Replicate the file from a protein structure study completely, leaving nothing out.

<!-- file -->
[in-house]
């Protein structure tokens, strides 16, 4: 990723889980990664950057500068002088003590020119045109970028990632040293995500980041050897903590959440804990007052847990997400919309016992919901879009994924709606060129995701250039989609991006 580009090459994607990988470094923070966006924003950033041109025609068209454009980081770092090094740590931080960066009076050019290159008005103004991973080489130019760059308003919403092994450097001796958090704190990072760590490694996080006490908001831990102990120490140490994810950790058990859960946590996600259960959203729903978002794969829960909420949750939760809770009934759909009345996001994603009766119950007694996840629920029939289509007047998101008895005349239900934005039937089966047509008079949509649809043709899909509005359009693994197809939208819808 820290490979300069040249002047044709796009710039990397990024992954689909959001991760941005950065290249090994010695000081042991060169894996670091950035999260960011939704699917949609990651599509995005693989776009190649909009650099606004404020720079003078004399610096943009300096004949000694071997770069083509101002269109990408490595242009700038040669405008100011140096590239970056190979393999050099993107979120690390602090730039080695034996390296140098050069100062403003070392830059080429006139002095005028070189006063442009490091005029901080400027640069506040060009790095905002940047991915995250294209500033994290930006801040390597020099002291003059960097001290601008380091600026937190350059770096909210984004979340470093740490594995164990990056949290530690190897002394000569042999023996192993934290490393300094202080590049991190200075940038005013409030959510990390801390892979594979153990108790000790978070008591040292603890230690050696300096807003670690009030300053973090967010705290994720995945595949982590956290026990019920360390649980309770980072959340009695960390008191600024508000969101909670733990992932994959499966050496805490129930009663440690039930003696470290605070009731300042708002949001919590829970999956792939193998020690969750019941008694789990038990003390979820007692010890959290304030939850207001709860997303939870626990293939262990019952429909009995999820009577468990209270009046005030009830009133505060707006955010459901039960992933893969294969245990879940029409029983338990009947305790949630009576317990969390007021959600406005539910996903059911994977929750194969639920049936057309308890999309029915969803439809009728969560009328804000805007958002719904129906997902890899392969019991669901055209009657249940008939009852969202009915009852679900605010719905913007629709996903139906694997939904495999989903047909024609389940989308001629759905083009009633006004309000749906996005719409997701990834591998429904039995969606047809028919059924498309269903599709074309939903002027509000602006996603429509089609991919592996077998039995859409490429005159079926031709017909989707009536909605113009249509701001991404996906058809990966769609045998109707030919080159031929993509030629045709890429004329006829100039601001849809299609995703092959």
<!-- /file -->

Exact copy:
[in-house]
């Protein structure tokens, strides 16, 4: 990723889980990664950057500068002088003590020119045109970028990632040293995500980041050897903590959440804990007052847990997400919309016992919901879009994924709606060129995701250039989609991006 580009090459994607990988470094923070966006924003950033041109025609068209454009980081770092090094740590931080960066009076050019290159008005103004991973080489130019760059308003919403092994450097001796958090704190990072760590490694996080006490908001831990102990120490140490994810950790058990859960946590996600259960959203729903978002794969829960909420949750939760809770009934759909009345996001994603009766119950007694996840629920029939289509007047998101008895005349239900934005039937089966047509008079949509649809043709899909509005359009693994197809939208819808 820290490979300069040249002047044709796009710039990397990024992954689909959001991760941005950065290249090994010695000081042991060169894996670091950035999260960011939704699917949609990651599509995005693989776009190649909009650099606004404020720079003078004399610096943009300096004949000694071997770069083509101002269109990408490595242009700038040669405008100011140096590239970056190979393999050099993107979120690390602090730039080695034996390296140098050069100062403003070392830059080429006139002095005028070189006063442009490091005029901080400027640069506040060009790095905002940047991915995250294209500033994290930006801040390597020099002291003059960097001290601008380091600026937190350059770096909210984004979340470093740490594995164990990056949290530690190897002394000569042999023996192993934290490393300094202080590049991190200075940038005013409030959510990390801390892979594979153990108790000790978070008591040292603890230690050696300096807003670690009030300053973090967010705290994720995945595949982590956290026990019920360390649980309770980072959340009695960390008191600024508000969101909670733990992932994959499966050496805490129930009663440690039930003696470290605070009731300042708002949001919590829970999956792939193998020690969750019941008694789990038990003390979820007692010890959290304030939850207001709860997303939870626990293939262990019952429909009995999820009577468990209270009046005030009830009133505060707006955010459901039960992933893969294969245990879940029409029983338990009947305790949630009576317990969390007021959600406005539910996903059911994977929750194969639920049936057309308890999309029915969803439809009728969560009328804000805007958002719904129906997902890899392969019991669901055209009657249940008939009852969202009915009852679900605010719905913007629709996903139906694997939904495999989903047909024609389940989308001629759905083009009633006004309000749906996005719409997701990834591998429904039995969606047809028919059924498309269903599709074309939903002027509000602006996603429509089609991919592996077998039995859409490429005159079926031709017909989707009536909605113009249509701001991404996906058809990966769609045998109707030919080159031929993509030629045709890429004329006829100039601001849809299609995703092959």